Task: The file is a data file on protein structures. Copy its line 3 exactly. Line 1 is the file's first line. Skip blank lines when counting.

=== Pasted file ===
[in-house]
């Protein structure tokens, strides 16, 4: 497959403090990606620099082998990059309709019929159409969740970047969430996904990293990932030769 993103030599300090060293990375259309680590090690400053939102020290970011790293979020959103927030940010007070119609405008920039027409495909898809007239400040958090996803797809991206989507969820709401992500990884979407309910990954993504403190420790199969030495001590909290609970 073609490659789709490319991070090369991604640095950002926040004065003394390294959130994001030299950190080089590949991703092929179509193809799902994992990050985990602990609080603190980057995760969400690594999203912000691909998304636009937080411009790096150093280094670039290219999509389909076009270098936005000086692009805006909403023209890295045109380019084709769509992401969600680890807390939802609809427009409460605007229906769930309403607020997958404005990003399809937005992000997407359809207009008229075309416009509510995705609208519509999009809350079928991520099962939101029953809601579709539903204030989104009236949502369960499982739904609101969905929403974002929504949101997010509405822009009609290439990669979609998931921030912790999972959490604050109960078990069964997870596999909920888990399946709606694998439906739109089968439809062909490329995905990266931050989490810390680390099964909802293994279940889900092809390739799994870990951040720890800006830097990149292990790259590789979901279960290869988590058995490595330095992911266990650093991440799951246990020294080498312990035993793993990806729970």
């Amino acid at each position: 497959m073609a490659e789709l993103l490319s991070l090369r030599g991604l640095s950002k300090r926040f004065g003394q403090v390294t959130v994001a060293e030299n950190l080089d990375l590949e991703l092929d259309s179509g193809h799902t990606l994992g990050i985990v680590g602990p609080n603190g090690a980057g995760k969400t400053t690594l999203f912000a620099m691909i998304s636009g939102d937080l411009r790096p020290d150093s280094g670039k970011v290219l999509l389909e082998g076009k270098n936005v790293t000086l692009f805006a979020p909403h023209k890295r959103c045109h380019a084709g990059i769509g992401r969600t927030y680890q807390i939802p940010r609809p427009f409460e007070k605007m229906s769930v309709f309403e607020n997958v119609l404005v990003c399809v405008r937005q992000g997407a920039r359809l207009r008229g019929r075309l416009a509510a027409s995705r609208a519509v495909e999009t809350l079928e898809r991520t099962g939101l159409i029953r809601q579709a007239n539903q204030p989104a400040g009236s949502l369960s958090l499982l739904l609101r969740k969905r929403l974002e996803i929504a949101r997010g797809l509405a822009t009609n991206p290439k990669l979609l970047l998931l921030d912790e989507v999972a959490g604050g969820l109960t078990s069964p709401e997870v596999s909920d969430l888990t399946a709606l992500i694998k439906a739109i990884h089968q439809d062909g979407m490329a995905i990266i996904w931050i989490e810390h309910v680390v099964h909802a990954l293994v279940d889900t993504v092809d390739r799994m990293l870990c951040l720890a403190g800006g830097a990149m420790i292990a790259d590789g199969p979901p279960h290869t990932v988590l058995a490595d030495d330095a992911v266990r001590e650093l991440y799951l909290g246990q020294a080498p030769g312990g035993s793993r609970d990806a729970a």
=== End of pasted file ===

């Amino acid at each position: 497959m073609a490659e789709l993103l490319s991070l090369r030599g991604l640095s950002k300090r926040f004065g003394q403090v390294t959130v994001a060293e030299n950190l080089d990375l590949e991703l092929d259309s179509g193809h799902t990606l994992g990050i985990v680590g602990p609080n603190g090690a980057g995760k969400t400053t690594l999203f912000a620099m691909i998304s636009g939102d937080l411009r790096p020290d150093s280094g670039k970011v290219l999509l389909e082998g076009k270098n936005v790293t000086l692009f805006a979020p909403h023209k890295r959103c045109h380019a084709g990059i769509g992401r969600t927030y680890q807390i939802p940010r609809p427009f409460e007070k605007m229906s769930v309709f309403e607020n997958v119609l404005v990003c399809v405008r937005q992000g997407a920039r359809l207009r008229g019929r075309l416009a509510a027409s995705r609208a519509v495909e999009t809350l079928e898809r991520t099962g939101l159409i029953r809601q579709a007239n539903q204030p989104a400040g009236s949502l369960s958090l499982l739904l609101r969740k969905r929403l974002e996803i929504a949101r997010g797809l509405a822009t009609n991206p290439k990669l979609l970047l998931l921030d912790e989507v999972a959490g604050g969820l109960t078990s069964p709401e997870v596999s909920d969430l888990t399946a709606l992500i694998k439906a739109i990884h089968q439809d062909g979407m490329a995905i990266i996904w931050i989490e810390h309910v680390v099964h909802a990954l293994v279940d889900t993504v092809d390739r799994m990293l870990c951040l720890a403190g800006g830097a990149m420790i292990a790259d590789g199969p979901p279960h290869t990932v988590l058995a490595d030495d330095a992911v266990r001590e650093l991440y799951l909290g246990q020294a080498p030769g312990g035993s793993r609970d990806a729970a």